The Pixel 3 XL also comes with the Digital Wellbeing feature, which is currently in beta. This tracks your phone usage and then gives options to limit yourself. You can set a timer for individual app to limit your daily usage to that time. You can use the Wind Down feature that sets a bed time schedule and prevents your phone from ringing or showing any notifications when it's time for bed. The Grayscale feature removes all color from the display to make it less appealing for further use.
The Pixel 3 XL also comes with Google's legendary unlimited cloud backup for all your photos and videos shot on the phone. You can backup and save all your photos and videos on Google Drive in full quality for the next three years.
There's also the Google Camera, which has a whole host of features exclusive to Pixel devices, which we will discuss in detail later.
Google has also built-in always-on display functionality. Once enabled, you can have the display constantly show a clock, along with the date and the weather. If you get a notification, it is briefly shown and then turned into an icon that stays on the screen. You can also see the battery percentage at the bottom of the screen and if the phone is charging, you see the time remaining to full charge here. Google's always-on display is not as customizable as Samsung's but it's still very functional and definitely better than nothing.
Google also has an excellent implementation of haptics on the Pixel 3 XL. Like the iPhone 7 and newer models, the Pixel 3 XL can make subtle vibrations across the UI. This isn't just limited to the vibration you feel when you press one of the navigation keys or the keyboard but also for things such as toggling a switch, pressing and holding on an app icon for shortcuts, bringing up the overview menu, swiping down the notifications, changing the mode in the camera, pressing and holding on a link in the browser, etc. Also, the feedback you get is a lot subtle and more precise than the vague vibration you get on most Android phones. It's not as uncanny as the Taptic Engine on iPhones nor as pervasive as it is in iOS but it's a huge leap forward compared to anything we have seen before on Android.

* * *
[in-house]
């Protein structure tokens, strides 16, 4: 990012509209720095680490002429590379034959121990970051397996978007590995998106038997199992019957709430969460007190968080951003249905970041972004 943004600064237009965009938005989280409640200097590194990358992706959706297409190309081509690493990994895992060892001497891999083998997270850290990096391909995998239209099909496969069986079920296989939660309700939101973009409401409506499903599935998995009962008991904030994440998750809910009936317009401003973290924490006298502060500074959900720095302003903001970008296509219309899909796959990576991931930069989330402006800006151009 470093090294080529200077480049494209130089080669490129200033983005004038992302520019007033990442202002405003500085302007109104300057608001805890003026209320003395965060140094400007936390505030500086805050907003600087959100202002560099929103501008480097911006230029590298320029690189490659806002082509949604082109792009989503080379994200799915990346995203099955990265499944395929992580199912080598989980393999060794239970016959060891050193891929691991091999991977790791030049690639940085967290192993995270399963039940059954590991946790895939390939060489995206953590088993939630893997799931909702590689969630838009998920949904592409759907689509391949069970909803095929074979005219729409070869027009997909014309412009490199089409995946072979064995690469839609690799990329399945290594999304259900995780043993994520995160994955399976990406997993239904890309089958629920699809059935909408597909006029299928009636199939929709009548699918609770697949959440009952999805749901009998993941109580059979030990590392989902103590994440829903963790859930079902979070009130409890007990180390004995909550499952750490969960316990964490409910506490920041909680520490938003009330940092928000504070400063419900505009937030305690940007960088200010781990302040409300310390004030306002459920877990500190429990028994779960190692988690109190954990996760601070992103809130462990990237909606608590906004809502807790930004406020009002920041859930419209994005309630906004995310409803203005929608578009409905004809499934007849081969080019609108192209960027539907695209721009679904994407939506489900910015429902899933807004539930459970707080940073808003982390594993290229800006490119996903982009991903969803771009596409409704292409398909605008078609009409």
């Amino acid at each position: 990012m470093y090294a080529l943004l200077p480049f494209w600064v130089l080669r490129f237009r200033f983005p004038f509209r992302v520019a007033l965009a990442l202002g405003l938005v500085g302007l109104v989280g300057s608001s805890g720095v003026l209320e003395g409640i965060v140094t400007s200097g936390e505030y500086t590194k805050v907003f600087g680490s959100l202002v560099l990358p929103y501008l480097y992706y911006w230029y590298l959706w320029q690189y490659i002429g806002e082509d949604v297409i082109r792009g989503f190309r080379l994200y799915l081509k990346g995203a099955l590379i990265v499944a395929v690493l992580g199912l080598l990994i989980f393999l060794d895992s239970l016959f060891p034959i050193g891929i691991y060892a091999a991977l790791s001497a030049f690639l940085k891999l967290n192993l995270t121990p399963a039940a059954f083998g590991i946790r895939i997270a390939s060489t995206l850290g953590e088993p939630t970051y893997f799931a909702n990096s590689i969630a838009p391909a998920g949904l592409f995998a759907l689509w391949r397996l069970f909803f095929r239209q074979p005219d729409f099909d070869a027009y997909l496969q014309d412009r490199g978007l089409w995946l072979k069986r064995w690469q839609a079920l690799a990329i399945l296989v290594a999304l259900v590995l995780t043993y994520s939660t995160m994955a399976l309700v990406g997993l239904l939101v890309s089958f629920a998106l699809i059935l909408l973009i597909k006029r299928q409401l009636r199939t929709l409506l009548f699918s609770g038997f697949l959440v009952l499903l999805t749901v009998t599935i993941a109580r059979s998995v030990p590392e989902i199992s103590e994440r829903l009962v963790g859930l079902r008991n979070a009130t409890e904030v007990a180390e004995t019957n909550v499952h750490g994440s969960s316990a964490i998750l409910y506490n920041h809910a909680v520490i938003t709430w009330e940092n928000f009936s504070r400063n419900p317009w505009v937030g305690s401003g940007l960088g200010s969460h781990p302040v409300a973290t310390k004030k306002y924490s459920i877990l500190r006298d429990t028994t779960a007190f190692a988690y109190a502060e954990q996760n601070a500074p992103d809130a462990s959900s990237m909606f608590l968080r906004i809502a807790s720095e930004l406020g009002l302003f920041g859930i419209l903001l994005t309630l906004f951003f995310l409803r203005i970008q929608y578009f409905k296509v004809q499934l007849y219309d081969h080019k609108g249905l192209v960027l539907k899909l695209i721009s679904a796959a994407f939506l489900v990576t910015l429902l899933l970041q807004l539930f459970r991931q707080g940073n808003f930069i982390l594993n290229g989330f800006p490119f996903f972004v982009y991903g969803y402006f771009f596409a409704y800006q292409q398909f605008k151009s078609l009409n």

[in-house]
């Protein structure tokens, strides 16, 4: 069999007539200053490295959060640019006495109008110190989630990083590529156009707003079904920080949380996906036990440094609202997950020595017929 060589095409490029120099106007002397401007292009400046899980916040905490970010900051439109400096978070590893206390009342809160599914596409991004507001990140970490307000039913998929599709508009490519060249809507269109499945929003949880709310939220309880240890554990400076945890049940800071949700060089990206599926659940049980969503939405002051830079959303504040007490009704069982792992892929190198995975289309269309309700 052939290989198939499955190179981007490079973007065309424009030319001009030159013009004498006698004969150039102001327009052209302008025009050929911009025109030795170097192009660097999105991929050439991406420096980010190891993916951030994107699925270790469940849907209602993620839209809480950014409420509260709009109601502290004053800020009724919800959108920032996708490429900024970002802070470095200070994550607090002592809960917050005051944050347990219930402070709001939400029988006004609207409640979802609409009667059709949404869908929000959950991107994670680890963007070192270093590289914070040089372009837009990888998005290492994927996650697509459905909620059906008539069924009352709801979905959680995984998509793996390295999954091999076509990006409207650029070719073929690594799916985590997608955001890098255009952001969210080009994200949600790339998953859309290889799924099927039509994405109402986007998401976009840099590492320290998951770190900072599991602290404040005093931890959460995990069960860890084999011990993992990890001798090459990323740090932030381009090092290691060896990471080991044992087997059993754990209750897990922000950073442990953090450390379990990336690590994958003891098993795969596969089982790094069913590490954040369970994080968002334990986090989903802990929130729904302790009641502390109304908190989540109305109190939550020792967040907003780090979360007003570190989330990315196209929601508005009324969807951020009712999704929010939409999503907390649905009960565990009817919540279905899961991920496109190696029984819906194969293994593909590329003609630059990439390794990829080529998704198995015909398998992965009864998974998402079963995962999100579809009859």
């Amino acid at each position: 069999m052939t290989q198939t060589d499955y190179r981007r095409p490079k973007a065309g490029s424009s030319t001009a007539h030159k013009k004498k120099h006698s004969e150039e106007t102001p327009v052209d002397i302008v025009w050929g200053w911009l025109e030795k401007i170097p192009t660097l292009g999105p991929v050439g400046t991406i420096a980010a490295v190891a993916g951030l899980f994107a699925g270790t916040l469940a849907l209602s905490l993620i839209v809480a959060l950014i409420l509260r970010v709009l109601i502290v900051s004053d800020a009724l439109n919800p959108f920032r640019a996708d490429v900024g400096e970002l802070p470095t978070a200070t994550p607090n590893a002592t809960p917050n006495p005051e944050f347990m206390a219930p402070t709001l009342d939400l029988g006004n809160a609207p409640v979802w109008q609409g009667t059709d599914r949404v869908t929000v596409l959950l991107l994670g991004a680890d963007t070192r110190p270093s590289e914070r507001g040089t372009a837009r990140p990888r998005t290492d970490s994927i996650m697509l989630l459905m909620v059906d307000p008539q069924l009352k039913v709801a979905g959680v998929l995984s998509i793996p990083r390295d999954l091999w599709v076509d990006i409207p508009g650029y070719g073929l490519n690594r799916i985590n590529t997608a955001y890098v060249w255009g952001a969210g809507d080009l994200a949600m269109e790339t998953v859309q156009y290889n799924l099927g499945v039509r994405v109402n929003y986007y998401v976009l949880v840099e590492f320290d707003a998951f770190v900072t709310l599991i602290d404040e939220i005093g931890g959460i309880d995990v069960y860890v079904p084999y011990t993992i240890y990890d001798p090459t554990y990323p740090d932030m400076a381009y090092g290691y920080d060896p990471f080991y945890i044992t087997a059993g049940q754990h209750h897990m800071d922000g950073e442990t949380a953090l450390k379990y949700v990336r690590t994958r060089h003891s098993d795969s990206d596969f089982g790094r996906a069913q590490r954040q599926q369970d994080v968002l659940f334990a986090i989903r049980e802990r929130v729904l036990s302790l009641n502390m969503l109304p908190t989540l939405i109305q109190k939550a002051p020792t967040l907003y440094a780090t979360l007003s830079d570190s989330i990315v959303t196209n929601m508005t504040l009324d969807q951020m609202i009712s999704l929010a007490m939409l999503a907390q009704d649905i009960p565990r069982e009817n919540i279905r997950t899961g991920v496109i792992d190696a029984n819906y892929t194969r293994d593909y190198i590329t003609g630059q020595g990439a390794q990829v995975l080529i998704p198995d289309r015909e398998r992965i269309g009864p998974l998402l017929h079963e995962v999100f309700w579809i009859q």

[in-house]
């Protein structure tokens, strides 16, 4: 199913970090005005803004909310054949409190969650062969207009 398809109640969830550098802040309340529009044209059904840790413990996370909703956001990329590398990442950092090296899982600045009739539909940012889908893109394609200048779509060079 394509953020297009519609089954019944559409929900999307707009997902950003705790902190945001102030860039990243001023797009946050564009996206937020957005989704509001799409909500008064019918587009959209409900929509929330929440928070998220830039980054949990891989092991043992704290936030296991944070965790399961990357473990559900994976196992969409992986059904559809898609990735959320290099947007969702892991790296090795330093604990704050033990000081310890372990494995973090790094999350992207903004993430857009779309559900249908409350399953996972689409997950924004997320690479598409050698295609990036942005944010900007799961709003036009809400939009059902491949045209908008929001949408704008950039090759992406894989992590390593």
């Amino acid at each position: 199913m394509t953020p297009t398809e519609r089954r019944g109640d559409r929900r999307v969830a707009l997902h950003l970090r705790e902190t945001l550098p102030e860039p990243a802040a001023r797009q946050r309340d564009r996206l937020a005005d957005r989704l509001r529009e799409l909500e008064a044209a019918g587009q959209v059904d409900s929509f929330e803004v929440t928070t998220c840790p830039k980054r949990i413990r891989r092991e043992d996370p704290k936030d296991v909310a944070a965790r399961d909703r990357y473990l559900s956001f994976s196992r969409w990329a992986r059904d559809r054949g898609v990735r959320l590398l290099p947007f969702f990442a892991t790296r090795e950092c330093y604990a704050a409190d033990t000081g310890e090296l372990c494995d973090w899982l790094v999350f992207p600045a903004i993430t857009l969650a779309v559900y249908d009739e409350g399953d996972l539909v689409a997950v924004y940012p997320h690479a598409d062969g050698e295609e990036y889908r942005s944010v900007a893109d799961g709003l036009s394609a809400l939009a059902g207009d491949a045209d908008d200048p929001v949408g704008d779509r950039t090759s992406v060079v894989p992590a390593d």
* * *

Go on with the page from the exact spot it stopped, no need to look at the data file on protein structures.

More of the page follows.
With all that said, we did miss one feature on the Pixel 3 XL, and that's face unlock. It may be the case that Google would like to build a proper and, more importantly, secure version of the face unlock on future Pixel devices but the convenience of even a basic face unlock is undeniable and we did miss it on the Pixel 3 XL. That said, the fingerprint sensor on the back works really well and you can also swipe down on it to bring down notification shade from anywhere.
Overall, Google's version of Android has come a long way from the barebones days of the Nexus phones. While the underlying OS is no doubt much better and more functional that it was in the past, Google also includes clever and useful features that only it can. We appreciate the fine balance Google has struck here, where we don't feel like we are wanting for more functionality or customizability and at the same time there isn't an overabundance of pointless features, either.
Disable "Digital Wellbeing" and see if it helps. I
- 22 May 2019
Got this phone new from retailer in Australia. Didn't know this at the start but the phone is a dud. Can't sms out, have to reconfigure my Bluetooth to both my cars every time I get into them. Also the phone just cuts out from 4g to h+(whatever...
- 29 Apr 2019
IMO, adopting a notch for Pixel 3 XL is a bit strange. I think many people may prefer basing on the design of Pixel 2 XL (without notch), or at least use a smaller notch. Yet its notch is one of the largest among current flagships. I think Google has...
- 30 Mar 2019